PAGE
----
Ota said he did not see his vaccine as a green light to return to normal and that a public health warning is going to be a reality for some time.
“It’s not a sudden pivot for life completely like it was before COVID,” he said. “We still need to be immune; we still need to make sure they were not at the same time as they were vaccinated.”
Also receiving a dose of the vaccine was Karen Hopkins, coordinator of the hospital’s home care program for patients with spinal cord injuries. At normal times, her job takes patients into homes to check on them, monitor their injuries and keep tabs close to those who have recently been discharged. But over the last nine months, it ‘s all thrown out the window.
“Since the COVID restrictions began, we have not been able to see any of our patients in the home setting,” Hopkins said.
Telehealth has kept home care going this year, but Hopkins said it’s hardly the same. She can watch injuries over a video meeting, but it’s hard to get a full assessment if it’s not done in person. Although the vaccine means she could return to patients’ homes, Hopkins said it is uncertain when she will get everything clear.
The first round of vaccinations will also be available with key residents of the Palo Alto VA care home, who are among the most vulnerable to the disease. Santa Clara County data show that COVID-19 cases in skilled nursing facilities make up only 5% of total cases but make up 44% of deaths. Those receiving the vaccine at the Palo Alto facility voluntarily did so through an interest form issued prior to the vaccination.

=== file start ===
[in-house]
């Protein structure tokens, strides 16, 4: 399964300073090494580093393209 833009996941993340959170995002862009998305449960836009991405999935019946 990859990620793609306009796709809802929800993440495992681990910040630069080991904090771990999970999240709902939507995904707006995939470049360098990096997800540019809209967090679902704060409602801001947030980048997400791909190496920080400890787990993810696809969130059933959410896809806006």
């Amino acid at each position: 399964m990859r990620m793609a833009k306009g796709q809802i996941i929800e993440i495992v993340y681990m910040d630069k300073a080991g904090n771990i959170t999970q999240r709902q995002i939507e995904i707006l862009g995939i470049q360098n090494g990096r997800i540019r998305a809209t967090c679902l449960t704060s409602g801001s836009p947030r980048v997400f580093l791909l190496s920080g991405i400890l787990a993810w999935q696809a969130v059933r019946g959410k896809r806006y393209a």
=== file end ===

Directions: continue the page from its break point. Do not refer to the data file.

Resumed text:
The Pfizer vaccine is difficult and difficult to administer. The vaccine comes in 975-dose pods, often called “pizza boxes,” and must be kept at 70 degrees Celsius below zero. Part of the reason the Palo Alto Veterans Health Care System got off to an early start with the vaccine is because it contains special freezers that are able to keep all of these doses at a constant temperature. Pharmacy staff have a special warning system in case the temperature goes out of range.